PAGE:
John Verry (32:52.994)
Kevin Paige (33:21.176)
And I think with humans, we also need the same thing. We need immediate feedback and we need repetitive information. But we only need the repetitive information based on the mistakes that we make. So I think that as we start to rethink how to do security awareness in a way that could actually provide an impact is more specific. So we’ve got a ton of security tools, right? CNAP is one of them, right? But…
We’ve got antivirus, we’ve got telemetry information on our laptop, we’ve got telemetry being like, what websites am I going to? What servers am I logging into? Am I downloading things I shouldn’t? Am I using a secrets management tool? What are all of these actions that I’m doing on a daily basis? Which of these actions are good? Which actions of these are increasing risk and potentially bad?
And when I’m doing good things, like when I’m using my secrets management tool, then I think it would be great that we told users, hey, this is fantastic. You’re helping reduce the risk for your organization and you need to let them know when they’re doing that. You need to let them know either when they do it, let them know on a weekly or monthly basis that like, hey, you’re doing a great job. You’re in the top 1% of the company and keeping us secure, doing a great job. And then the people that are not using it should be the same way. Like, hey.
We know that you’re copying, pasting passwords and using the same four digit password on 1000 things. Like you’re putting yourself at risk and you’re putting your company and you’re putting your money at risk and you’re putting a lot of things at risk, and provide details on how a better way to do it with a link as it’s happening. So I think that from just when I take a look at things that potentially help behavior.
these positive reinforcements and the negative reinforcements, we need to figure out how to use them together based on the data that we already have in our CNAP tools, in our secrets management tools. Who’s taking the videos and takes them in 30 seconds and who takes them in five minutes? Who takes the test at the end of your security awareness training and fails it? Who gets 100 on it every time?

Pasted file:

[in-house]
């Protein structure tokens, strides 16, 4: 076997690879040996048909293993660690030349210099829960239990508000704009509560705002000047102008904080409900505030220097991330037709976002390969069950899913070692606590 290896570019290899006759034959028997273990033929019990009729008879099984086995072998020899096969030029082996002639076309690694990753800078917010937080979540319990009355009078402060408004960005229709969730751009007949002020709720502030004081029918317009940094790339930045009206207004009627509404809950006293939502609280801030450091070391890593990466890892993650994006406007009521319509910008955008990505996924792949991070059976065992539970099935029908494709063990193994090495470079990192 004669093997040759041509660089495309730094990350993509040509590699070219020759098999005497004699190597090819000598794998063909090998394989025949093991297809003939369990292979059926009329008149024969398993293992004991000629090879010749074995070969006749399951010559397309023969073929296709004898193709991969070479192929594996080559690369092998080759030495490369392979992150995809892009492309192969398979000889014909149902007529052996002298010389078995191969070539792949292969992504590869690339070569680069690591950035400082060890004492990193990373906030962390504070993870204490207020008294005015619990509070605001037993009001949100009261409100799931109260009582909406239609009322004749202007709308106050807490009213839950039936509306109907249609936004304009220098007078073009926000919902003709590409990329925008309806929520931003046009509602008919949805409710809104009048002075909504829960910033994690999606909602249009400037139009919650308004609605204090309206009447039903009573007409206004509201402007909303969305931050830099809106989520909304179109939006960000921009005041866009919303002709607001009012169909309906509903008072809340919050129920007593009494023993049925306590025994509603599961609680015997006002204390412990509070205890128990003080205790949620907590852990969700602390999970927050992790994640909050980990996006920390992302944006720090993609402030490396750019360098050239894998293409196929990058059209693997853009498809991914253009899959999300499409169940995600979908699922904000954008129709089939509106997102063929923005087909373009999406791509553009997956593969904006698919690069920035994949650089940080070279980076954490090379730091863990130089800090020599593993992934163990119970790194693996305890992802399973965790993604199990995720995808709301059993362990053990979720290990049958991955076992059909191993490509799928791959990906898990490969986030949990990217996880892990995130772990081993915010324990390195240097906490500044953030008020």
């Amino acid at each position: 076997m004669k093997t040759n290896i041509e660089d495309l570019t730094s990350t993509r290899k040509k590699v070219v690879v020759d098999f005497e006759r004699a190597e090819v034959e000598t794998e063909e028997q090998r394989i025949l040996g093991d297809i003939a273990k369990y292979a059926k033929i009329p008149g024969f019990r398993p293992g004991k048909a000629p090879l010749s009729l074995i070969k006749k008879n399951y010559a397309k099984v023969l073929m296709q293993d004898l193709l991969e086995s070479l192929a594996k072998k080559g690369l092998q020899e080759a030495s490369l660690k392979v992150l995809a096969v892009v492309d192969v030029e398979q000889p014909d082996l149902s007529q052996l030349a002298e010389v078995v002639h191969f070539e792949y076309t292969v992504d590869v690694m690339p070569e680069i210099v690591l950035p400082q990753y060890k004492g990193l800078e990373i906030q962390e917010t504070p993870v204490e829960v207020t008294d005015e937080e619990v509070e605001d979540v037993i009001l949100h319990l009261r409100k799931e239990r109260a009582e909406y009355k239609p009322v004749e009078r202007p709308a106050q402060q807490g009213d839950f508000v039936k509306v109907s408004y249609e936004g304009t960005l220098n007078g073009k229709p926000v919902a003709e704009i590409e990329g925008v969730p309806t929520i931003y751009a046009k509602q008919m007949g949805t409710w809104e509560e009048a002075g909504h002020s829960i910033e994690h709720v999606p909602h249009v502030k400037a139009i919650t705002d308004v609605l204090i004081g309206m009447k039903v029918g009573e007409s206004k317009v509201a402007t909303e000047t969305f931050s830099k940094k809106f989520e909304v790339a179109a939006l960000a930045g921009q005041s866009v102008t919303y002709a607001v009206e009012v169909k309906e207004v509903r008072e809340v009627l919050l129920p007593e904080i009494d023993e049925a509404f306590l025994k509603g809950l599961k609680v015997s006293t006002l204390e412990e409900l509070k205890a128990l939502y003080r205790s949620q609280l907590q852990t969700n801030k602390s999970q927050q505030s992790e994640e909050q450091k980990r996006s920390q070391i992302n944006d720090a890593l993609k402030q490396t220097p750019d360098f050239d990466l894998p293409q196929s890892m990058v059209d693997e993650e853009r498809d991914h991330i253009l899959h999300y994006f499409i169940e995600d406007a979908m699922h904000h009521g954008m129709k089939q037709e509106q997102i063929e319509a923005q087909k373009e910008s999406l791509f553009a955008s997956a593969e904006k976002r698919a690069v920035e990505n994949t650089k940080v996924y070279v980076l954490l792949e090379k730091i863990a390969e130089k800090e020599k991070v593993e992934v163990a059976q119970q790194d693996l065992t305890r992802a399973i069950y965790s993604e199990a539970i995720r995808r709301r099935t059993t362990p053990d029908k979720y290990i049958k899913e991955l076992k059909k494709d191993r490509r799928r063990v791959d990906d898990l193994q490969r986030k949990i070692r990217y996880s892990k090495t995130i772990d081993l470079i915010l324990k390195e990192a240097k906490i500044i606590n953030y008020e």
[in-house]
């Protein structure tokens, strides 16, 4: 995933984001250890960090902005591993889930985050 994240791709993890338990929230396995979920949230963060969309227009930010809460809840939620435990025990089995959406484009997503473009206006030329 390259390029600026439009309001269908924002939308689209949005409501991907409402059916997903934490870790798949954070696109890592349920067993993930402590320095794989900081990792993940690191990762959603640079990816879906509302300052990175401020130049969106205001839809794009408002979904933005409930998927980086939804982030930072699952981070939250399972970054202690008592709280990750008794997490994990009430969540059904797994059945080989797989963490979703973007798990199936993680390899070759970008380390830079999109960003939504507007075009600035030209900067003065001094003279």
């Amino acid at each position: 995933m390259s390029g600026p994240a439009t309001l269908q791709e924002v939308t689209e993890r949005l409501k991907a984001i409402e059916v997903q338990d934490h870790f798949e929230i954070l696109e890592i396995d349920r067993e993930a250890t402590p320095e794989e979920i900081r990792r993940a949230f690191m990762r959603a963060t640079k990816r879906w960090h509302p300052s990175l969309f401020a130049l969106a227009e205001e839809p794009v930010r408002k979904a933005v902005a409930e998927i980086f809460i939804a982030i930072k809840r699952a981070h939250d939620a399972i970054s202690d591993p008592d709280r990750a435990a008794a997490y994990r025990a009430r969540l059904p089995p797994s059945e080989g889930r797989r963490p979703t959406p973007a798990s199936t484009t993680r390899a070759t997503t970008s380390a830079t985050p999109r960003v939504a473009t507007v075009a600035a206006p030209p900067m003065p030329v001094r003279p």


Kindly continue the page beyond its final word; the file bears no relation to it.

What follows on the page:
Kevin Paige (35:37.036)
I think each one of these things is a signal, right? And we need to, if we can bring a lot of these signals together and then provide feedback to the users based on the signals that they’re providing, both positive and negative, it, I think that it encourages the more secure choices to be made and doesn’t make the more secure choices seem hard or painful, right? We should make them easy and help people do their jobs more efficiently and make security be like
traditionally hard, like, you know, like, I don’t even me, when it’s that time of the time of the year where I have to take another security video, I’m a see, so I’ve been one for 30 years. I’m still like, damn, I gotta take another one of these videos. All right, let me go do it. Right. And everybody feels that way. Right. So how can we change that feeling and make it not like, Oh, a video you take one time, but just real, um, real feedback based on how you do your work every single day.
John Verry (36:12.75)
Kevin Paige (36:32.832)
I think if we can figure out how to get there, it makes it much more effective. We don’t have to worry about silly fishing exercises. We don’t have to worry about watching a video once a quarter or once a year, right? And we can still use those videos, right? We can get a short video and say like, hey, you copied and pasted your password from a thing into here. Like here’s a little video of, or here’s…